According to the Merriam-Webster Dictionary (20118), equitable means “having or exhibiting equity or dealing fairly and equally with all concerned” (2018). In an equitable society everyone would have equal access to goods and services regardless of socio-economic status, gender, race, and the alike. When we look at equity from a health lens, that means that everyone has the opportunity to achieve their highest level of health (Benjamin, 2018). Now, in an ideal world, that would be great, however, since we do not live in one, there is ample opportunity and need to achieve health equity.
“The core value of public health remains its commitment to the health of populations.”[i]Health care costs are rising and chronic diseases continue to be the leading cause of death and disease, however, much of this burden is preventable. Research has evolved to identify that health outcomes are the products of multiple and overlapping determinants of health, including biological, social and environmental determinants. So how are those determinants addressed to improve health outcomes? Policy, systems, and environment change or PSE change as it’s known in the public health world, has shown to be an effective and necessary strategy to improve the health of all sectors in a community, including worksite, schools, and healthcare.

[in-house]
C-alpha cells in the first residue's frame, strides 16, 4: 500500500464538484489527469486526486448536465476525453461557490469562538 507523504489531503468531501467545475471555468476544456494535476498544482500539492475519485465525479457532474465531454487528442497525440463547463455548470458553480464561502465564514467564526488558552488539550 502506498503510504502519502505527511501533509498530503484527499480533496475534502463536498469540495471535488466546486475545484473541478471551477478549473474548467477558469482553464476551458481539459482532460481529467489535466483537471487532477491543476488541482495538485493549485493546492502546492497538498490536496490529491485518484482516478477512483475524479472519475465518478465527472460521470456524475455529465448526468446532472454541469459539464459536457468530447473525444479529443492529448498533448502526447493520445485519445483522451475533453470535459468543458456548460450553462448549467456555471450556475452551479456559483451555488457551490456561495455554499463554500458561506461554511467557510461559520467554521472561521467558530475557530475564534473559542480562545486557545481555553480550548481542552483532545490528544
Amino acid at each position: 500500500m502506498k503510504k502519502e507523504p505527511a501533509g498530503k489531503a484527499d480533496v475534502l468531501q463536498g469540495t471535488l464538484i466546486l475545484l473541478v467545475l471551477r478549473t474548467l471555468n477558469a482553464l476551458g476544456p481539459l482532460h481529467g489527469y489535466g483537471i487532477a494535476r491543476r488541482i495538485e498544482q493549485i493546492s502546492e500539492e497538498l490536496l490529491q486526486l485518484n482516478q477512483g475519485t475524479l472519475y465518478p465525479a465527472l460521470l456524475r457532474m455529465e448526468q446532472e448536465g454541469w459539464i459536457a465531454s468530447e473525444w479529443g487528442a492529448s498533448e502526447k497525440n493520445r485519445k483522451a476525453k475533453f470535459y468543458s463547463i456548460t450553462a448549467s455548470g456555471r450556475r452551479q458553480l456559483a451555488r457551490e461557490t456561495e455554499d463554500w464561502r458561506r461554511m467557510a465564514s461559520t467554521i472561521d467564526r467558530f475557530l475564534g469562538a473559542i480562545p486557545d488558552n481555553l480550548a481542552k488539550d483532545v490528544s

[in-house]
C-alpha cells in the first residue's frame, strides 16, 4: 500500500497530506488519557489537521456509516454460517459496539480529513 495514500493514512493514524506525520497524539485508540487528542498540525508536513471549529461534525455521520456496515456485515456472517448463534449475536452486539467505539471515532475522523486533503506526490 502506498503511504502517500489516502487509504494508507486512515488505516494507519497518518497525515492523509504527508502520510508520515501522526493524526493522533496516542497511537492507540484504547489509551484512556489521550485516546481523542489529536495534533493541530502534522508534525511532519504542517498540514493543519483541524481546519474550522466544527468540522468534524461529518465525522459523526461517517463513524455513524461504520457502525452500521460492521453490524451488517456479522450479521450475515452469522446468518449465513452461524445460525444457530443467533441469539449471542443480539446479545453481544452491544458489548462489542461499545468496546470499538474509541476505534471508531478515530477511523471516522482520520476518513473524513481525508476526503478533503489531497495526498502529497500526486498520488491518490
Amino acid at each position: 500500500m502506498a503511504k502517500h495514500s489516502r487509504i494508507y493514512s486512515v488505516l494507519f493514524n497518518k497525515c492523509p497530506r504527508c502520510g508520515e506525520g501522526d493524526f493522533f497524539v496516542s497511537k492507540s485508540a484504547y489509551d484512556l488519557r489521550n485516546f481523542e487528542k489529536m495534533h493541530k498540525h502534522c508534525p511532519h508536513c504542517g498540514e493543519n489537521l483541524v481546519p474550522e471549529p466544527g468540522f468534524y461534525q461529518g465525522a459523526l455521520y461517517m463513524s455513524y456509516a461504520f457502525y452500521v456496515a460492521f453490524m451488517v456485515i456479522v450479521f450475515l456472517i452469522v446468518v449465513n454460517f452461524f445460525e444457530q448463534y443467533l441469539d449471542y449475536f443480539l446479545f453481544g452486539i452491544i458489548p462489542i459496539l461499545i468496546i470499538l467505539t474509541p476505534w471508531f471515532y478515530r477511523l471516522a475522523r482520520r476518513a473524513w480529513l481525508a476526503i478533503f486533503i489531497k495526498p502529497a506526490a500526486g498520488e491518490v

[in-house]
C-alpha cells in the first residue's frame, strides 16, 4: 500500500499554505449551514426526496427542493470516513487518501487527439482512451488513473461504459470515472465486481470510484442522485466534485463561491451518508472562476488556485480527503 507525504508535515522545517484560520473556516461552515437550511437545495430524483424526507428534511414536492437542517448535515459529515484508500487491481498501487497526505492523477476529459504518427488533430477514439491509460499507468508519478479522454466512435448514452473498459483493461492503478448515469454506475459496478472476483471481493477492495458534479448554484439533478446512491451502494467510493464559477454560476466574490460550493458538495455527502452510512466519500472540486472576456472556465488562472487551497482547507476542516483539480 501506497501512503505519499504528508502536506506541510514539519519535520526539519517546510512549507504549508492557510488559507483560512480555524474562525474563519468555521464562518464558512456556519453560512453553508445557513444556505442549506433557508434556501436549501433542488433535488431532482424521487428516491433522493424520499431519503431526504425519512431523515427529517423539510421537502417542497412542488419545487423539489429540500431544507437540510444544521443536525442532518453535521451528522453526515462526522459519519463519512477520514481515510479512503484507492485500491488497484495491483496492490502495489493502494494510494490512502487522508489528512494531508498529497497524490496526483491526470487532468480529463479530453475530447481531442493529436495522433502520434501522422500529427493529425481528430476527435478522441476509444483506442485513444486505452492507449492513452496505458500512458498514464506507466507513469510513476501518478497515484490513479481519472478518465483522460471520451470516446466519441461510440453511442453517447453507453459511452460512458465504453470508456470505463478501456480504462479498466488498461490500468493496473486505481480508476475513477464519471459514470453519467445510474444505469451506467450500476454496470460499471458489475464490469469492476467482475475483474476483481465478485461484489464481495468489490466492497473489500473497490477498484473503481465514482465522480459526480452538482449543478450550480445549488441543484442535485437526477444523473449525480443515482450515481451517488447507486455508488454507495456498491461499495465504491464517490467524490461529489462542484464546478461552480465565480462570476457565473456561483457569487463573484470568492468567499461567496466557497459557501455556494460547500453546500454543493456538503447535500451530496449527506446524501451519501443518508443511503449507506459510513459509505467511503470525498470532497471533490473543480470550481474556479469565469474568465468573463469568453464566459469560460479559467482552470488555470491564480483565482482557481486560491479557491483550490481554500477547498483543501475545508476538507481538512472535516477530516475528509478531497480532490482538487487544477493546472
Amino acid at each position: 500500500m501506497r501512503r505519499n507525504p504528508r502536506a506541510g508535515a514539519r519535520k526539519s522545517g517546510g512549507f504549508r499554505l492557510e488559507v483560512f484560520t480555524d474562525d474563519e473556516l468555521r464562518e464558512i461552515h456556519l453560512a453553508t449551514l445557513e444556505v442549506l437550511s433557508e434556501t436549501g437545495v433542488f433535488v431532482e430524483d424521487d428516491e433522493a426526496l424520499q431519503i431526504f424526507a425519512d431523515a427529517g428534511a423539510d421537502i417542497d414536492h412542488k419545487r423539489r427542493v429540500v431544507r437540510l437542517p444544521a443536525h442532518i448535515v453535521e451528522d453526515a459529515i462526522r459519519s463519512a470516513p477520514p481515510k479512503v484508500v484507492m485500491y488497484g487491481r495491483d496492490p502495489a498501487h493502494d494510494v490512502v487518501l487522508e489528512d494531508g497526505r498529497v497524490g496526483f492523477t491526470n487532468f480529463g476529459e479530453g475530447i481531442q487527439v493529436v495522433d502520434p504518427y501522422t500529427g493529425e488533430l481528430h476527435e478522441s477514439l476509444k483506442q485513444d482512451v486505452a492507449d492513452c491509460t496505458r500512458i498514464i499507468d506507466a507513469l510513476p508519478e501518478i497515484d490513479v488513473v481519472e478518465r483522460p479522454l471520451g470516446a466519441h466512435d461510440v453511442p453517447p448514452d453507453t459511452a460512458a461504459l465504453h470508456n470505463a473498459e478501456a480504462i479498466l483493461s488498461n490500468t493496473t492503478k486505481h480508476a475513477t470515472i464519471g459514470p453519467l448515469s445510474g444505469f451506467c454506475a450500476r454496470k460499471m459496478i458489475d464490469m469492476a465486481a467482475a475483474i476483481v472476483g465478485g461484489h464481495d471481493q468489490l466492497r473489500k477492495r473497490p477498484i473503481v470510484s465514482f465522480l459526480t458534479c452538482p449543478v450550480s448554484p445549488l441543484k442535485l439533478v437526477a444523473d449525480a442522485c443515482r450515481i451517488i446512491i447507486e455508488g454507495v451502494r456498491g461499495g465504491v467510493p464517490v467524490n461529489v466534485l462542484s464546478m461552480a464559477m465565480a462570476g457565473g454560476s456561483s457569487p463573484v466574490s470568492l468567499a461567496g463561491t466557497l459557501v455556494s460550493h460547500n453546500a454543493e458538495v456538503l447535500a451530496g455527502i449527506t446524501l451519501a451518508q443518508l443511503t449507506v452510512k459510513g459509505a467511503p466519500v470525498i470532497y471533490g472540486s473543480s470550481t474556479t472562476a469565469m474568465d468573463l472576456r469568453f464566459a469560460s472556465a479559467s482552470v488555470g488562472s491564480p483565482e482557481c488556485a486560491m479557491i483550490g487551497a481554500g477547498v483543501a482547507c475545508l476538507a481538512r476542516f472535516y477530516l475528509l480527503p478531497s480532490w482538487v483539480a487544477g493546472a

“How can I have a healthy pregnancy?”…“Where can I get healthy food?”…“What shots do my children need?”…“What types of health clinics are offered in your community?”…or “Am I at risk for heart disease?” Do any of these questions sound familiar? You may have found yourself or people you know asking some of these questions or ones like them.